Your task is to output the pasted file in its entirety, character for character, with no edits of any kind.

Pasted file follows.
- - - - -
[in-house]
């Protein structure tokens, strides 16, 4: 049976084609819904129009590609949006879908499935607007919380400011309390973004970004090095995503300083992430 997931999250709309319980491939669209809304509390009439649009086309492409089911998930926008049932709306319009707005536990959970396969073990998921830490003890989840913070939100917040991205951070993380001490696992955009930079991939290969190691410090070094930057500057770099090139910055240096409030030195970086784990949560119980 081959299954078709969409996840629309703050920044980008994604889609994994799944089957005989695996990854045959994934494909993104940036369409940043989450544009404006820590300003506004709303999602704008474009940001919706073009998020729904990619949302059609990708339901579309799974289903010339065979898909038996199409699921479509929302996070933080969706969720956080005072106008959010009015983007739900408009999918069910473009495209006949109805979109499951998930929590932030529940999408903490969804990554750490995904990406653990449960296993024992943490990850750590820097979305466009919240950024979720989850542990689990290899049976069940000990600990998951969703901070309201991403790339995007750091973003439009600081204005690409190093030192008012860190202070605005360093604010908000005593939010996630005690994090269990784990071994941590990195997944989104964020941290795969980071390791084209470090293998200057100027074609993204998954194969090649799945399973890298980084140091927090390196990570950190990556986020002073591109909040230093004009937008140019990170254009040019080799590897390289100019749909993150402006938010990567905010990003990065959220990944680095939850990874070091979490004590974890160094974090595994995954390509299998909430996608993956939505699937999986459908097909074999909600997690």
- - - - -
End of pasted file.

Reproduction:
[in-house]
């Protein structure tokens, strides 16, 4: 049976084609819904129009590609949006879908499935607007919380400011309390973004970004090095995503300083992430 997931999250709309319980491939669209809304509390009439649009086309492409089911998930926008049932709306319009707005536990959970396969073990998921830490003890989840913070939100917040991205951070993380001490696992955009930079991939290969190691410090070094930057500057770099090139910055240096409030030195970086784990949560119980 081959299954078709969409996840629309703050920044980008994604889609994994799944089957005989695996990854045959994934494909993104940036369409940043989450544009404006820590300003506004709303999602704008474009940001919706073009998020729904990619949302059609990708339901579309799974289903010339065979898909038996199409699921479509929302996070933080969706969720956080005072106008959010009015983007739900408009999918069910473009495209006949109805979109499951998930929590932030529940999408903490969804990554750490995904990406653990449960296993024992943490990850750590820097979305466009919240950024979720989850542990689990290899049976069940000990600990998951969703901070309201991403790339995007750091973003439009600081204005690409190093030192008012860190202070605005360093604010908000005593939010996630005690994090269990784990071994941590990195997944989104964020941290795969980071390791084209470090293998200057100027074609993204998954194969090649799945399973890298980084140091927090390196990570950190990556986020002073591109909040230093004009937008140019990170254009040019080799590897390289100019749909993150402006938010990567905010990003990065959220990944680095939850990874070091979490004590974890160094974090595994995954390509299998909430996608993956939505699937999986459908097909074999909600997690």